Five Classic Movies That Couldn't Get Made in Today's Hollywood
The Pictures Have Changed...
Let's face it, it just costs way too much money to make a movie these days. Currently, the big budget blockbusters that have come to dominate the industry cost at least 80 to 100 million dollars to make; and that's dealing with production costs alone. With the average franchise film it could cost anywhere from 30 to 40 million dollars to promote the film as well.
With all these high costs, the studios that shell out this kind of cash to get movies made have to see extremely high box office earnings in order to see a return on their investment. A movie has to make back it's budget plus half of that just to break even so turning a profit on movies these days means getting the biggest box office results possible.
Today, movie studios have to play it safe. They can only make movies they are sure will make a huge profit and that means putting out movies that already have an audience. And so this explains why Hollywood currently has an obsession with three types of movies: Sequels, Remakes, and Adaptations. These films have a proven audience and the studios can justify spending hundreds of millions of dollars on making and marketing them.
The studios can not, however, justify spending a lot of money on a risky film that may be too different for current audiences. The content of action movies, super hero films, movies based off of young adult novels and horror pictures tend to sale well. But people dramas, dark comedies, and films with unusual content are just too risky for the major studios and usually these films will be made by independent filmmakers.
Here are five award-winning classics that would be too risky for a studio to make today.
Vertigo is a classic Alfred Hitchcock film that is currently considered one of the greatest films of all time, a recent poll by Sight and Sound magazine ranked it above Citizen Kane. However at the time of it's release it received only modest reviews. Despite this, it was a commercial success although it often confuses audiences with it's extremely complex plot. The first half of the film is about a woman who seems to be enamored with a dead relative. Her husband then sends a private investigator to follow her. The P.I. falls in love with the woman after saving her life and tries to figure out why she is obsessed with a dead woman she doesn't even know is her great-grandmother. The second half of the film turns into a hard-to-follow tale of deception and self-deception that is pretty difficult to even try to describe. This movie would be far too complicated in today's Hollywood and it would be interesting to see how current viewers would react to a new film like Vertigo with such heavy psychological elements and intricate storyline.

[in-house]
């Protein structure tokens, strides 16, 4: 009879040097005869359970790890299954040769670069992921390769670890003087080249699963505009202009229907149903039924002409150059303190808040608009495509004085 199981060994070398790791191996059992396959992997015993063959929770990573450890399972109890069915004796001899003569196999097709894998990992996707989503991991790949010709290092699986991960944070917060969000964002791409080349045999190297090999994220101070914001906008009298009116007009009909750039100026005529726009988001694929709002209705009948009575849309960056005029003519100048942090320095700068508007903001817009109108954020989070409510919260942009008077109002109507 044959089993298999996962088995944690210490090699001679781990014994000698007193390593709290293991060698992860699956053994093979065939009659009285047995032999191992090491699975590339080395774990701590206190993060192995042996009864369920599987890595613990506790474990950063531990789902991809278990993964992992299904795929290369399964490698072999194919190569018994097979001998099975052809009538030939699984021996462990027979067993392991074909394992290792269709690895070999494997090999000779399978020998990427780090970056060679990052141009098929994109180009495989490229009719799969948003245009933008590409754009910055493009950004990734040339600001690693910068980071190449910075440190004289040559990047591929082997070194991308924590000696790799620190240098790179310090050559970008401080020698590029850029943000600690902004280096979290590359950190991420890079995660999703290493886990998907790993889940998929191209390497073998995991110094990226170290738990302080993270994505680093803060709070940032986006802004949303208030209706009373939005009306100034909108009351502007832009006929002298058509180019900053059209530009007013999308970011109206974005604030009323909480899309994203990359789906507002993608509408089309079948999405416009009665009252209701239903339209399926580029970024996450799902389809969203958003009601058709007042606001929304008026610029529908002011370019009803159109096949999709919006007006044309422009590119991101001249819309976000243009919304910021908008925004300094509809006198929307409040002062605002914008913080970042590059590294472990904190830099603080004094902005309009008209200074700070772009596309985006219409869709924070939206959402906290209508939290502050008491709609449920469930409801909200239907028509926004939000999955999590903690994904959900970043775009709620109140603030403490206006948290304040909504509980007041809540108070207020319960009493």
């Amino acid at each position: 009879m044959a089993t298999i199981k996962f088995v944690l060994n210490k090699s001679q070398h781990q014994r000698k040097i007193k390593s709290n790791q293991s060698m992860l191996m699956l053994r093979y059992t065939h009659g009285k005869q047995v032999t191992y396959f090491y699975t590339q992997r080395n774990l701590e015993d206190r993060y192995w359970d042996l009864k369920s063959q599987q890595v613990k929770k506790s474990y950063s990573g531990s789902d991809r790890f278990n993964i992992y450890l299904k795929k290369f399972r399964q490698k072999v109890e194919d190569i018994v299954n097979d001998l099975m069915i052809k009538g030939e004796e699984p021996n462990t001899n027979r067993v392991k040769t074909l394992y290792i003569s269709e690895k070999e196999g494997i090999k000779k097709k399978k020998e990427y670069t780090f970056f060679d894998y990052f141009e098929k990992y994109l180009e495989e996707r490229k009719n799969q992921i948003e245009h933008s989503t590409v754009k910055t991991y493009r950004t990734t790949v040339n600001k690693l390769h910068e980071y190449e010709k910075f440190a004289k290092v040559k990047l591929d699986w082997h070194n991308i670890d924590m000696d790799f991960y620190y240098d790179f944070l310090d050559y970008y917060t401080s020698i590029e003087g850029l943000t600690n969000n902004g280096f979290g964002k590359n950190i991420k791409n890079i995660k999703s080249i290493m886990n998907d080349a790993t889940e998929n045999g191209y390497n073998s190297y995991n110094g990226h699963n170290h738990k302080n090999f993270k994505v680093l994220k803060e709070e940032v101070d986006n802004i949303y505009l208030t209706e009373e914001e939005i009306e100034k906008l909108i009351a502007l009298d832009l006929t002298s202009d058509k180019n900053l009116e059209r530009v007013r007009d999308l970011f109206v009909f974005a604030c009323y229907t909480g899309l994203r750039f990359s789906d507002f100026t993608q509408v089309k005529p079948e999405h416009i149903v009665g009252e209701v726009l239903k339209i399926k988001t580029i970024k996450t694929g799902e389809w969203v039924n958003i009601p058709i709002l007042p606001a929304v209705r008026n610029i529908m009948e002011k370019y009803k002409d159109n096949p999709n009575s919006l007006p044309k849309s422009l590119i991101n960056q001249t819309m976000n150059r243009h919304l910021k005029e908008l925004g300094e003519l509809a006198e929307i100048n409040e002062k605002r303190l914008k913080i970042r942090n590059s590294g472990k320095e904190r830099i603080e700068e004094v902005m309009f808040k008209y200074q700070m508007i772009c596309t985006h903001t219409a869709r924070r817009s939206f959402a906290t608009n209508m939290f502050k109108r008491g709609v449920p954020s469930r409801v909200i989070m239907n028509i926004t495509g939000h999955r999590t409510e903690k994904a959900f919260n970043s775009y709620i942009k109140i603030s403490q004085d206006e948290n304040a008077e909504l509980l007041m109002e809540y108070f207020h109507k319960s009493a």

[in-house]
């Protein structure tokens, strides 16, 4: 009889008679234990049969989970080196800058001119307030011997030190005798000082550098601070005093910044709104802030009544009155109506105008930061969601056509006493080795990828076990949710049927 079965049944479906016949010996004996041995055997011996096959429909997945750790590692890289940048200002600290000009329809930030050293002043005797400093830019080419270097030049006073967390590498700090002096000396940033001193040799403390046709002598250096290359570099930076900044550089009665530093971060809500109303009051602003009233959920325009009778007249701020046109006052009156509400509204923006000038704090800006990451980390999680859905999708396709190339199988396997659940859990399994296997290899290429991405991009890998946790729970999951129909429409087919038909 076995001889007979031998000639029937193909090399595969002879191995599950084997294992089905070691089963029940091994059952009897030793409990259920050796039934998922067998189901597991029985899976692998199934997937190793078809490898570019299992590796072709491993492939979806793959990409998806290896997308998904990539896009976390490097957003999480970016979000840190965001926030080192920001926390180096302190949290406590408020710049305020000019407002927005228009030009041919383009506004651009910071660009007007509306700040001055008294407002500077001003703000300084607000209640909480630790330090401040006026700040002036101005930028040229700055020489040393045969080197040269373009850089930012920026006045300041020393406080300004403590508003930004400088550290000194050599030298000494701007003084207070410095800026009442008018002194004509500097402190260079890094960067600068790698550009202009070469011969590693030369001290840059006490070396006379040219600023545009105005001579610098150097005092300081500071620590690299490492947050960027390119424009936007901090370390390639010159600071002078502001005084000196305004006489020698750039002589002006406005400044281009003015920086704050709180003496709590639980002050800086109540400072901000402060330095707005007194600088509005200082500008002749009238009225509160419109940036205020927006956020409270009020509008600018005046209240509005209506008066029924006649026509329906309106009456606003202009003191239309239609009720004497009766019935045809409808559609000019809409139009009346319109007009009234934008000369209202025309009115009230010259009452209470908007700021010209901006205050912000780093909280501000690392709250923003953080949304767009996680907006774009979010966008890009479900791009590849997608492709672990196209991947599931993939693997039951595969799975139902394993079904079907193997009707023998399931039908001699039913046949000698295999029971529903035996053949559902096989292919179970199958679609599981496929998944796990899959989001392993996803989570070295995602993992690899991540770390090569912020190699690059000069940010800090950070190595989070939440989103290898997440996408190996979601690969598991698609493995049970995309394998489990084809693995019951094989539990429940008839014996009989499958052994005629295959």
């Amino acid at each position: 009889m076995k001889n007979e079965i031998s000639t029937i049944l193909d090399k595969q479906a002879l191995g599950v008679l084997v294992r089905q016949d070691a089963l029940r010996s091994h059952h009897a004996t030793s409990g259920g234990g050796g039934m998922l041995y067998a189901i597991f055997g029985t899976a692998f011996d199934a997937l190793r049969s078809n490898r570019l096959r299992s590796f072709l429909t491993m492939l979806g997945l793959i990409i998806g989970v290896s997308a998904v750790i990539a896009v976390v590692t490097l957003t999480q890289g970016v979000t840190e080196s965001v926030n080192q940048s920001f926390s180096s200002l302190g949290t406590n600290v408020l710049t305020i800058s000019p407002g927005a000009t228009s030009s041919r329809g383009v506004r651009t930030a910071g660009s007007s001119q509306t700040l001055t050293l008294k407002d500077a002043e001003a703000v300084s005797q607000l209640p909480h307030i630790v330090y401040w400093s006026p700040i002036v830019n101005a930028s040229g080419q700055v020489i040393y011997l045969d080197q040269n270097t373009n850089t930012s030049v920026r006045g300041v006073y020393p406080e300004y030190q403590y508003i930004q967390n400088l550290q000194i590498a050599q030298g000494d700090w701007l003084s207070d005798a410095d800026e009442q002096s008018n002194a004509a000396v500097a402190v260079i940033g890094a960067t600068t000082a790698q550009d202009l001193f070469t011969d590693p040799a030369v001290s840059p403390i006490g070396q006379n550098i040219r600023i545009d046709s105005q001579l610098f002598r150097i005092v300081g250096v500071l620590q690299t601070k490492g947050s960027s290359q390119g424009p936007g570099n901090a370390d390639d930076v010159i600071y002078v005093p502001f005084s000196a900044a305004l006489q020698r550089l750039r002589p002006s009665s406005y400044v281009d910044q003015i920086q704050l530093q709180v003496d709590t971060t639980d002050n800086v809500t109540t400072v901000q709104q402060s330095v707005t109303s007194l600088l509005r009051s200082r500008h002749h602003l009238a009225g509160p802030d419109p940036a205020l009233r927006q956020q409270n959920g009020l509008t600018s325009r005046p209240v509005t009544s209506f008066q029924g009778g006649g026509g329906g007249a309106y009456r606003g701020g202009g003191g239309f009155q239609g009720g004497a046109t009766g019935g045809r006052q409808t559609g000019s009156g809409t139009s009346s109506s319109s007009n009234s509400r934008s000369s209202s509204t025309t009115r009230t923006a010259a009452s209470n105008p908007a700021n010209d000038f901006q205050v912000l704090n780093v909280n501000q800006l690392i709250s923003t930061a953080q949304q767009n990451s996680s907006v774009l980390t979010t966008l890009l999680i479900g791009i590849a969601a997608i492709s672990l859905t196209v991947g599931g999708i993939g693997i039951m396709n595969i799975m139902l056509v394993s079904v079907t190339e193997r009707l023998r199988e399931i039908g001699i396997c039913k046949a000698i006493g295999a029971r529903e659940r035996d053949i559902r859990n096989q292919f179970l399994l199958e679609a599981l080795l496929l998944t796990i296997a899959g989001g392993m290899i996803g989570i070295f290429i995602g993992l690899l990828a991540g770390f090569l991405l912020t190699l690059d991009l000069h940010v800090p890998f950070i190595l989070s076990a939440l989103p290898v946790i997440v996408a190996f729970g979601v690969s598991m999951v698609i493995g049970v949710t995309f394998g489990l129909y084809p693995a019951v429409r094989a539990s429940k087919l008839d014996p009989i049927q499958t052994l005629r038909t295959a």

Dr. Strangelove or: How I Learned to Stop Worrying and Love the Bomb (1964)
Dr. Strangelove in a brilliant Cold War-era dark comedy about the systems set up to prevent a nuclear attack on either the U.S. or Russia ironically leading to those attacks to being set in motion. This Stanley Kubrick masterpiece came off as a bit odd to audiences at the time and its satire went over most people's heads. However, critics praised the unique film and it was nominated for an Oscar® for Best Picture. Its lead actor Peter Sellers (who played three different roles including the role of Strangelove himself) was nominated for Best Actor. This would be a hard film to sell today for many reasons. The main reason is that it was a comedy about possible nuclear war. The equivalent today would be a comedy satire film on terrorism, not sure if that would fly.